5. Puttuswamy judgement– The Counsel relied on the Supreme Court’s judgement in Justice K.S. Puttaswamy v. Union of India which states that, any disclosure of information would not be permissible since the privacy of the user is protected under Article 21 of the Constitution of India.

Court’s Ruling

  1. The Copyright Act 1957 permits the copyright owner to file a suit for infringement at the place where the owner resides or carries out its business. The Court held that the jurisdiction of Indian Courts cannot be outsed for the reason that Telegram stores its data on servers outside India. The Court observed that the infringing material is related to Indian examination, and thus, in all likelihood the source of the infringing channels are in India and therefore the accounts of such infringing channels would have been created from India and the data of such accounts would have been uploaded from India. Cloud computing being the norm these days, therefore, even if the data is stored in a physical structure outside India, the same is accessible to Telegram in other jurisdictions including from India. The court emphasized that the conventional concepts of territoriality no longer exist since such data is accessible across different jurisdictions. Further, Telegram’s services are being offered in India, and the platform is earning substantial revenue from India. Therefore, Indian Courts would be perfectly justified in directing Telegram, which runs its massive operations in India, to adhere to Indian law and pass orders for disclosure of relevant information relating to the infringers.
  2. The definitions of “infringing copy”, “plates” and “duplicating equipment” under the Copyright Act, 1957 are broad enough to cover ‘devices’ of channel operators and electronic copies of infringing content being circulated on the Telegram channels. Therefore, both civil and criminal Courts in India are vested with the jurisdiction to provide reliefs under the Copyright Act.
  3. The Court observed that if the infringers are permitted to mask their identity, orders granting only injunctive relief do not hinder them from creating new channels under different names and continue profiting off their infringement and in this situation the aggrieved are compelled to repeatedly seek blocking orders against new channels. Accordingly, the Court said “the grant of injunction per se in the absence of commensurate damages or monetary deterrents would be a toothless relief”. The Court further added, ‘In the present case, the infringement has to be nipped in the bud, without which Courts would have to continue to repeatedly pass injunction orders against mushrooming channels containing infringing content.’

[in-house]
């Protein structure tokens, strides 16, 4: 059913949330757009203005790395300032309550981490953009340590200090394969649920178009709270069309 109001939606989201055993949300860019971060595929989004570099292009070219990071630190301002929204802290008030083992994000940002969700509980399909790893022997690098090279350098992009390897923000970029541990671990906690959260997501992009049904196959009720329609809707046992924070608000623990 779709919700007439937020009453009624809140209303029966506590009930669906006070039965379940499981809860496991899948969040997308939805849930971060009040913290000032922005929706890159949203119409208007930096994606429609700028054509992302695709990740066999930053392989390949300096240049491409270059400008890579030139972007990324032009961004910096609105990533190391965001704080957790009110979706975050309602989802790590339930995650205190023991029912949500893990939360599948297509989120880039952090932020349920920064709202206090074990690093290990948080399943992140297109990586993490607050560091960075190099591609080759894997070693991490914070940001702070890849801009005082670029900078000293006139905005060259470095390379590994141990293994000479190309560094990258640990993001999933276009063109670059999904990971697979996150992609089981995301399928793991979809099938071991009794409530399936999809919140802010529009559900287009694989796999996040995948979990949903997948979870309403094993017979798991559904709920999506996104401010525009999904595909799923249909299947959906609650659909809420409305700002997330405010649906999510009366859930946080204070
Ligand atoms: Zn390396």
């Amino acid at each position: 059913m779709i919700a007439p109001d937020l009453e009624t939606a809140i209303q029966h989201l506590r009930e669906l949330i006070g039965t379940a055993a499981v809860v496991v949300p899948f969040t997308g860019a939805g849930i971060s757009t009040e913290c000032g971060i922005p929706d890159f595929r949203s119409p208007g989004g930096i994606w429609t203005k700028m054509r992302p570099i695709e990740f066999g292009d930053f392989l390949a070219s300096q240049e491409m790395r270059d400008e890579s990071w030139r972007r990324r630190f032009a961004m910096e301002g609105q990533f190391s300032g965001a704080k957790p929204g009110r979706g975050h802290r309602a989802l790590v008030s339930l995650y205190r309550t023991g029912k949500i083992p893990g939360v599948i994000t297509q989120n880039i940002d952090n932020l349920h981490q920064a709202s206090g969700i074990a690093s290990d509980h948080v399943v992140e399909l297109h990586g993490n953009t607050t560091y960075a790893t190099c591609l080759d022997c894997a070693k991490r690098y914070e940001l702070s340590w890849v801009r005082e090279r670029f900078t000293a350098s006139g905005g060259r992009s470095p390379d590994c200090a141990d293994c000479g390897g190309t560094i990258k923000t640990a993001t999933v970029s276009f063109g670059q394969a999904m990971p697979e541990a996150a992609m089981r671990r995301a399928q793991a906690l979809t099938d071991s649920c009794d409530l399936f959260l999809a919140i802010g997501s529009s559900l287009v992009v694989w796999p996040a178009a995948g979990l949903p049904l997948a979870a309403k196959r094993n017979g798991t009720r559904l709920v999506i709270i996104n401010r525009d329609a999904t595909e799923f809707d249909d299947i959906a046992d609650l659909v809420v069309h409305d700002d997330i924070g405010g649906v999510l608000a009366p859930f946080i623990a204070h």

4. Any disclosure in proceedings related to copyright infringement would be recognized as an exception to privacy under Personal Data Protection Act, 2012 of Singapore.
  5. The IT Rules and the guidelines in any manner do not obviate the duty of Telegram as a platform to take all effective steps required to protect Intellectual Property Rights, including rights of copyright owners. The Court said ‘production of details of infringing devices or persons or other sources, is not a comment on Telegram’s liability and does not derogate from safe harbour provisions. In fact, it is aligned with the view of Telegram’s claimed role as an intermediary, which claims to act as a conduit of information’. The court here reaffirms Telegram’s role as an intermediary and not a publisher. Further, it is pertinent to add here that Clause 8.3 of Telegram’s privacy policy states “If Telegram receives a court order that confirms you’re a terror suspect, we may disclose your IP address and phone number to the relevant authorities. So far, this has never happened”. The privacy policy does not mention any other case in which Telegram will share data with law enforcement agencies.